Grist Mill Has a New Home
ASHS Column for 02 02 06
Jerry Simmons

   What do the following have in common:
Ethel Gumm, Diane Belmont, and
Eileen Twain? These are all fake names
to make the people seem something they
were/are not. They are better known as
Judy Garland, Lucille Ball, and Shania
Twain, respectively. But what’s in a name? 
   Read on: 

   A couple of weeks ago, our president, Jerry Fischer, told me he’d been in touch with a gentleman who is to be our guest speaker for February, Mr. Don Newton. Mr. Newton, now in his 90s, once lived on Bradley Street in Century during the late 1920s and the 1930s. Now if I were to ask people in the area where Bradley Street is, how many of you would be able to tell me?

Street Names
   Bradley Street happens to be one block east of US 29, intersecting with Hecker Road. It was named for the Bradley family who once lived where the Leon Jones home is. Interestingly enough, there are several streets in Century named for residents and/or locally prominent people. I thought we’d try to name as many as we could: Alger Road, Ashford Alley, (Waldo) Blackmon Street, Bonwell (Barnwell) Street, Bradley Street, Briggs Lane, Carter Lane, Clancy Way, George Avenue, Gilford Avenue, Hadley Lane, Hecker Road, Hobbs Street, Hudson Hill Road, Kelly Field Road, Lewis Lane, Mayo Lane, Mayo Street, McCall Road, Mincy Court, Pleasant Hill Road, Robert Road, Rudolph Street, Sellers Road, Taylor Street, Upton Road, and Williams Street.
Jefferson Avenue and Circle are purposely left out of this list because they were probably named after Jefferson Davis, who was neither locally prominent nor a resident of the town.
   It caught my attention that only four of the 27 street names we came up with significantly reflect the history of Century. These streets were named after people who had a major role in the beginning of the town. Others were named much, much later, such as Clancy and Briggs. These two men were key players in the transition period between resident managers and distant corporate managers of the prominent industry in the town.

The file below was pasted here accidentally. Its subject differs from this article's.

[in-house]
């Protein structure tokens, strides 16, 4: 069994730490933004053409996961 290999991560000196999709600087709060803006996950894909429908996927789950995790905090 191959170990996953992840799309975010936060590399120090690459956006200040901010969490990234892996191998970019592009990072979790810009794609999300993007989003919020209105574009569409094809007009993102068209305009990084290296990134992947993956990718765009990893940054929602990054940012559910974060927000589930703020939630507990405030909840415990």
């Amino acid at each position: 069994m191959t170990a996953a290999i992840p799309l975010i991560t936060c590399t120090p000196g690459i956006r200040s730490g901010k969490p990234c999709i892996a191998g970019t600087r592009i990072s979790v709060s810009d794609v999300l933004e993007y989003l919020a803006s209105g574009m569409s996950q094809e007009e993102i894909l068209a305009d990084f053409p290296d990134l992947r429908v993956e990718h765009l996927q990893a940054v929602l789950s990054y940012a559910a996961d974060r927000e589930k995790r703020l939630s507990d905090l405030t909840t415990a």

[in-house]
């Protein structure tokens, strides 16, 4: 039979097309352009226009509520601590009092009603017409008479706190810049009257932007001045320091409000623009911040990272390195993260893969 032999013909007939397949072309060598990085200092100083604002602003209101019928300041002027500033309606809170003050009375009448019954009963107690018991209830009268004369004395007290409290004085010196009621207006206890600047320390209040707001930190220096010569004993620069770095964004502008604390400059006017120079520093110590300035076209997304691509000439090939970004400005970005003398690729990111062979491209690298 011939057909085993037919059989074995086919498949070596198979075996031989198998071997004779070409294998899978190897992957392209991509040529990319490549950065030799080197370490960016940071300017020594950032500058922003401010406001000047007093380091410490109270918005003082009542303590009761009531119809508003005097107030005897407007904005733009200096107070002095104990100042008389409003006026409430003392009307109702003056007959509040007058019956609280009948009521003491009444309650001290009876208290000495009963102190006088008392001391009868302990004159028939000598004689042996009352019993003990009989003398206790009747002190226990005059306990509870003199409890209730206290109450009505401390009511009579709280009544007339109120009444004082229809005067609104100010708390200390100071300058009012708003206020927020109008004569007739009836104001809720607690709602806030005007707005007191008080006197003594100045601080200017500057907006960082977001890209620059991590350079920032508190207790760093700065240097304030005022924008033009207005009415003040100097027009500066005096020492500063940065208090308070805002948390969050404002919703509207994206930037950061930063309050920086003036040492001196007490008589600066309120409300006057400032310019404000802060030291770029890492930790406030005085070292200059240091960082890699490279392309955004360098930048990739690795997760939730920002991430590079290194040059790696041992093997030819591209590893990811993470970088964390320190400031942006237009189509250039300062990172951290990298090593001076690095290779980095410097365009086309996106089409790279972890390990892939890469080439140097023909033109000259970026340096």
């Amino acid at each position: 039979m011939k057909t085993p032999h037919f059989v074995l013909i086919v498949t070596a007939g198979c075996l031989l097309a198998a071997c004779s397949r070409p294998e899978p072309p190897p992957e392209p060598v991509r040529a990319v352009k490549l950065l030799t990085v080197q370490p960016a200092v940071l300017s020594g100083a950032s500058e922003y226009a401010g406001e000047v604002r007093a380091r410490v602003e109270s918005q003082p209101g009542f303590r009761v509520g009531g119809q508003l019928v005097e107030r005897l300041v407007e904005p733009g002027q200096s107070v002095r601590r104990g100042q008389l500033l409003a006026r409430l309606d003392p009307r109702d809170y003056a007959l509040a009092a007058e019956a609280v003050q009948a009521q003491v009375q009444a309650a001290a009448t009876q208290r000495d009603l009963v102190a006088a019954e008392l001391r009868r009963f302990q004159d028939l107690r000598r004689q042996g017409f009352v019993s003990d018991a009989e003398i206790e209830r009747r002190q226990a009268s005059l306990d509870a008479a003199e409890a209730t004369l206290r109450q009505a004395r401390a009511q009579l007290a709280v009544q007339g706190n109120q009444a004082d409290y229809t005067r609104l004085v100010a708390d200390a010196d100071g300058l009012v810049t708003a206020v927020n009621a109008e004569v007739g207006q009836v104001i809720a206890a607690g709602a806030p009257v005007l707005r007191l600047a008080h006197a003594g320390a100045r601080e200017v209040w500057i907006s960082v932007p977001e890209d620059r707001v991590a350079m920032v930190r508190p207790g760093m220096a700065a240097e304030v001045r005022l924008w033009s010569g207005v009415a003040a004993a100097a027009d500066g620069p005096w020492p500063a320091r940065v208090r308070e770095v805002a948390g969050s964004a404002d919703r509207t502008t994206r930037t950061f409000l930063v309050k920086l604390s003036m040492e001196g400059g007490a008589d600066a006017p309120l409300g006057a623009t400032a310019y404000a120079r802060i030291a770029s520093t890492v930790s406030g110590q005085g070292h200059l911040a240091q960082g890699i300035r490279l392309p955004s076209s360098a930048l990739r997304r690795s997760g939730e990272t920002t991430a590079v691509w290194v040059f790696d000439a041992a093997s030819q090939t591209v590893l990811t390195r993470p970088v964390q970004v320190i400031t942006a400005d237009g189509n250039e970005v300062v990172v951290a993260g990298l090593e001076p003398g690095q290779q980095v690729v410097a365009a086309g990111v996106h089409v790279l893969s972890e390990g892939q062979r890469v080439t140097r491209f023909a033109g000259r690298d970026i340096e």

You see, what is in a name sometimes is what it makes us think of. For example, both Mayo Street and Mayo Lane are enduring acknowledgments to the Mayo family, from whom the original land for the Alger-Sullivan sawmill was purchased. Of course, Alger Road is meaningful because it was named for R.A. Alger.

About Hecker, the road
   Hecker was an original major stockholder of The Alger-Sullivan Lumber Company. To have a main thoroughfare given that name, a name that’s lasted over one hundred years, adds an association to the history of Century no other name or street in town can match. I lament the day when someone decided to rename a portion of Hecker Road "Highway 4-A."
   Change is expected, but some things should be left alone. I personally think it’s neat that a small number of streets are named after those people who played a role in the forming of our little town - as well as other streets named after locals who impacted the lives of their neighbors.

About Hecker, the man